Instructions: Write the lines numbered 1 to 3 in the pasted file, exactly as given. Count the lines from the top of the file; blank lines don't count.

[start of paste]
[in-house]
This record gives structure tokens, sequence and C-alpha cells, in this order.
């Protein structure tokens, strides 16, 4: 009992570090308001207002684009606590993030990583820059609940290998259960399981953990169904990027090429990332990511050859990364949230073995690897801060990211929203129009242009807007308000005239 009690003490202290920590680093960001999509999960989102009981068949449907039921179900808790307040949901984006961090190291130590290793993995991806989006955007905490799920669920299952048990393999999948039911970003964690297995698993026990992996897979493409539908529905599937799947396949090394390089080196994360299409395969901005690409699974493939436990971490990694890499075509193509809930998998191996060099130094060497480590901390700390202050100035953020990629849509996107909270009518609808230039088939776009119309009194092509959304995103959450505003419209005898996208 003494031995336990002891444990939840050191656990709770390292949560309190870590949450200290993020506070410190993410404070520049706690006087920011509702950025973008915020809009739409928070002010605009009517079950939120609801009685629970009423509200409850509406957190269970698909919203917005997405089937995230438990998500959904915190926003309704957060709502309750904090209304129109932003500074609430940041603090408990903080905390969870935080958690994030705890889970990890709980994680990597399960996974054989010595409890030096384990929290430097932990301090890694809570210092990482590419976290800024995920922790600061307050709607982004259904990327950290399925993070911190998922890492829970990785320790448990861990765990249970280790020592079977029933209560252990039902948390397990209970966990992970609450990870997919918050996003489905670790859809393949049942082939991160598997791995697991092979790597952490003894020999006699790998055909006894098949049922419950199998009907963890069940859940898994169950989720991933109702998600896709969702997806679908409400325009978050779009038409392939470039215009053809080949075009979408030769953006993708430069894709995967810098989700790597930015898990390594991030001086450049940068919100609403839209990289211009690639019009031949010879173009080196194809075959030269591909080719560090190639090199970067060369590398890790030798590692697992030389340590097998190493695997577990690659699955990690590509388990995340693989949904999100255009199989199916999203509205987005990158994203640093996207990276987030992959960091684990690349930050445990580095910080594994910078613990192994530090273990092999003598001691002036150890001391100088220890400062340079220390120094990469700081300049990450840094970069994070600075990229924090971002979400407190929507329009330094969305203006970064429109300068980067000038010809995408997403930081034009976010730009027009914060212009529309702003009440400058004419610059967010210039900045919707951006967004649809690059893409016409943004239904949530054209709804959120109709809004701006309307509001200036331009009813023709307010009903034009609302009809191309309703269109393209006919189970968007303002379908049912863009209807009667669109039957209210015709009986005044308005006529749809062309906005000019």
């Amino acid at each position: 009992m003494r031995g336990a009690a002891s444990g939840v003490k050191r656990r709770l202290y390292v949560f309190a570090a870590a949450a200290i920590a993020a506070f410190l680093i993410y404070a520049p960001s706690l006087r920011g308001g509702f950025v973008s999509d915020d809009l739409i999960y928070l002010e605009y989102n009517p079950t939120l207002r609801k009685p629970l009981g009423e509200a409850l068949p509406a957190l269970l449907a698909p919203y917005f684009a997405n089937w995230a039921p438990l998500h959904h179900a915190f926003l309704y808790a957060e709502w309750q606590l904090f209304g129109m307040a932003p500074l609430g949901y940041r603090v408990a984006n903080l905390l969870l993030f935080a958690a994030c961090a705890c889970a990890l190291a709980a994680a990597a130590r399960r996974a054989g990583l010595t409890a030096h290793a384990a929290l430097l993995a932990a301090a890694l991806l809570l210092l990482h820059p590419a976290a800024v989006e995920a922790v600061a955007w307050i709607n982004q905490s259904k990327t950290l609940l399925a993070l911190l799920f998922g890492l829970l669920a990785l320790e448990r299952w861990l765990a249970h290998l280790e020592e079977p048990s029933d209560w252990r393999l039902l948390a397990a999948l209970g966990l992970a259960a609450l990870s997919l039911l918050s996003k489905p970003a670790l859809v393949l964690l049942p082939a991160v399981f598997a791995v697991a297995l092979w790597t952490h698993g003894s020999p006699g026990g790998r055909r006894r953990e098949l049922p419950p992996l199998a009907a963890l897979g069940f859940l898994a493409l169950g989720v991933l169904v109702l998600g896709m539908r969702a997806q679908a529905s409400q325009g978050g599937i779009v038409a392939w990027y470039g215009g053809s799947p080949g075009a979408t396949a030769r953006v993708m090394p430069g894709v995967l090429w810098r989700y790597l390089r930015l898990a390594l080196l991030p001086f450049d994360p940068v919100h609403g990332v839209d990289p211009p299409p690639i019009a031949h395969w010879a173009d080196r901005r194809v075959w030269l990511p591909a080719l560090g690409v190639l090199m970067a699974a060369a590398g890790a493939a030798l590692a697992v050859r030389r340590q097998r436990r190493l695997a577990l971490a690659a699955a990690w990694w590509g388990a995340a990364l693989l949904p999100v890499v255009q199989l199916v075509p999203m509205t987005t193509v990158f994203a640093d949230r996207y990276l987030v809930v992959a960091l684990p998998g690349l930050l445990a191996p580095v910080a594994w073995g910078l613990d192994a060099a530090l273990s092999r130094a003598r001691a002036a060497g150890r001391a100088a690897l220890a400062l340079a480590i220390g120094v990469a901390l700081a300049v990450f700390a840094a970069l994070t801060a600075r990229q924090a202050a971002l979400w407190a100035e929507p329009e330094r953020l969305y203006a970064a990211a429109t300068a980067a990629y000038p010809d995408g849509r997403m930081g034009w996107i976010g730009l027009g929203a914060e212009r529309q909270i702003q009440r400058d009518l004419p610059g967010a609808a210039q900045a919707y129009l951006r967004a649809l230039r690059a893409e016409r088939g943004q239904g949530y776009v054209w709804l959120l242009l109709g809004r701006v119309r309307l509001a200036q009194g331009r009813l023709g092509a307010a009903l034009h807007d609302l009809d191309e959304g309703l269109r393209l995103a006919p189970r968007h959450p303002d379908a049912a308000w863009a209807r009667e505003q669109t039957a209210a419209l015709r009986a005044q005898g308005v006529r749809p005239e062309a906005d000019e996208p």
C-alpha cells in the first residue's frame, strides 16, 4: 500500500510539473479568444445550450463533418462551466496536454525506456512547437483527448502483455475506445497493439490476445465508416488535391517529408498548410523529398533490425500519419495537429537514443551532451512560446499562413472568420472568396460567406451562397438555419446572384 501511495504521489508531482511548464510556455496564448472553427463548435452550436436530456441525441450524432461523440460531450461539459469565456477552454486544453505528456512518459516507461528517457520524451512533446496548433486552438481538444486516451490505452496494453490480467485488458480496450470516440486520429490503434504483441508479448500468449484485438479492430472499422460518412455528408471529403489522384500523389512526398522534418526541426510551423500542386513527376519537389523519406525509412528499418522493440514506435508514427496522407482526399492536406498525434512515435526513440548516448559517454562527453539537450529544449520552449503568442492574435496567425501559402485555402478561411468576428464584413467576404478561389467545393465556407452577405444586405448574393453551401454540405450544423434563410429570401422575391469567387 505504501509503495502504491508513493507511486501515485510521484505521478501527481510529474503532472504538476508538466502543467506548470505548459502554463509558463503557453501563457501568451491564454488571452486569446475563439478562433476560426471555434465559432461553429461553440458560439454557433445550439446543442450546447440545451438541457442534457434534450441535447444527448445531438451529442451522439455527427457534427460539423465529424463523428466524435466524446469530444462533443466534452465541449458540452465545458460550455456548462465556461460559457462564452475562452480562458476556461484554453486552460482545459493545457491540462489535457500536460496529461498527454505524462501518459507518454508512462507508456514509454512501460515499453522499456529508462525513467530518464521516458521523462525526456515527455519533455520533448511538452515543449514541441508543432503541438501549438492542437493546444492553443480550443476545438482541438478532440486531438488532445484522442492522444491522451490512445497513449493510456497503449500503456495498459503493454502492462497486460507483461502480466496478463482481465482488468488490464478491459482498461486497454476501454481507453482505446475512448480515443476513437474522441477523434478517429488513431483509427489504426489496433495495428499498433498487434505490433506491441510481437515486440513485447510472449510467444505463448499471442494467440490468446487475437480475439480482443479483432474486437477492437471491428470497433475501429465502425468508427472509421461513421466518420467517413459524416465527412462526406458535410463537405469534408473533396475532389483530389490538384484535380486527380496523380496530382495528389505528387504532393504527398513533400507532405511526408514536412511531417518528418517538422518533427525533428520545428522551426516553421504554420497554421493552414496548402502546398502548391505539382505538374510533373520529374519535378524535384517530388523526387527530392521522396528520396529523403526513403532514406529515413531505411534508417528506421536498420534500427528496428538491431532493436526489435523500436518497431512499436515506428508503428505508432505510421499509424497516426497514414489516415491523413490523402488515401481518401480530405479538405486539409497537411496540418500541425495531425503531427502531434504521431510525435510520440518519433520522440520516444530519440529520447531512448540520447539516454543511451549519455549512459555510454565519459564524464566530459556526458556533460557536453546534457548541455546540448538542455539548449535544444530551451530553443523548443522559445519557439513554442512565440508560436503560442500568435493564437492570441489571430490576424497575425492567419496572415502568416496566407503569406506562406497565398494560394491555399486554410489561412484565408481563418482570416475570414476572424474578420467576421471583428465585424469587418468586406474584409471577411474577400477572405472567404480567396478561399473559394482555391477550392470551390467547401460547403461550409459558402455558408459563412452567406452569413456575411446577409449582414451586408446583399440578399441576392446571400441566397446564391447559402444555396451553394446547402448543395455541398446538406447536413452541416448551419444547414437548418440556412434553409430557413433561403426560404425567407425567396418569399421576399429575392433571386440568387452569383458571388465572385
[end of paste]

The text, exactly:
[in-house]
This record gives structure tokens, sequence and C-alpha cells, in this order.
């Protein structure tokens, strides 16, 4: 009992570090308001207002684009606590993030990583820059609940290998259960399981953990169904990027090429990332990511050859990364949230073995690897801060990211929203129009242009807007308000005239 009690003490202290920590680093960001999509999960989102009981068949449907039921179900808790307040949901984006961090190291130590290793993995991806989006955007905490799920669920299952048990393999999948039911970003964690297995698993026990992996897979493409539908529905599937799947396949090394390089080196994360299409395969901005690409699974493939436990971490990694890499075509193509809930998998191996060099130094060497480590901390700390202050100035953020990629849509996107909270009518609808230039088939776009119309009194092509959304995103959450505003419209005898996208 003494031995336990002891444990939840050191656990709770390292949560309190870590949450200290993020506070410190993410404070520049706690006087920011509702950025973008915020809009739409928070002010605009009517079950939120609801009685629970009423509200409850509406957190269970698909919203917005997405089937995230438990998500959904915190926003309704957060709502309750904090209304129109932003500074609430940041603090408990903080905390969870935080958690994030705890889970990890709980994680990597399960996974054989010595409890030096384990929290430097932990301090890694809570210092990482590419976290800024995920922790600061307050709607982004259904990327950290399925993070911190998922890492829970990785320790448990861990765990249970280790020592079977029933209560252990039902948390397990209970966990992970609450990870997919918050996003489905670790859809393949049942082939991160598997791995697991092979790597952490003894020999006699790998055909006894098949049922419950199998009907963890069940859940898994169950989720991933109702998600896709969702997806679908409400325009978050779009038409392939470039215009053809080949075009979408030769953006993708430069894709995967810098989700790597930015898990390594991030001086450049940068919100609403839209990289211009690639019009031949010879173009080196194809075959030269591909080719560090190639090199970067060369590398890790030798590692697992030389340590097998190493695997577990690659699955990690590509388990995340693989949904999100255009199989199916999203509205987005990158994203640093996207990276987030992959960091684990690349930050445990580095910080594994910078613990192994530090273990092999003598001691002036150890001391100088220890400062340079220390120094990469700081300049990450840094970069994070600075990229924090971002979400407190929507329009330094969305203006970064429109300068980067000038010809995408997403930081034009976010730009027009914060212009529309702003009440400058004419610059967010210039900045919707951006967004649809690059893409016409943004239904949530054209709804959120109709809004701006309307509001200036331009009813023709307010009903034009609302009809191309309703269109393209006919189970968007303002379908049912863009209807009667669109039957209210015709009986005044308005006529749809062309906005000019």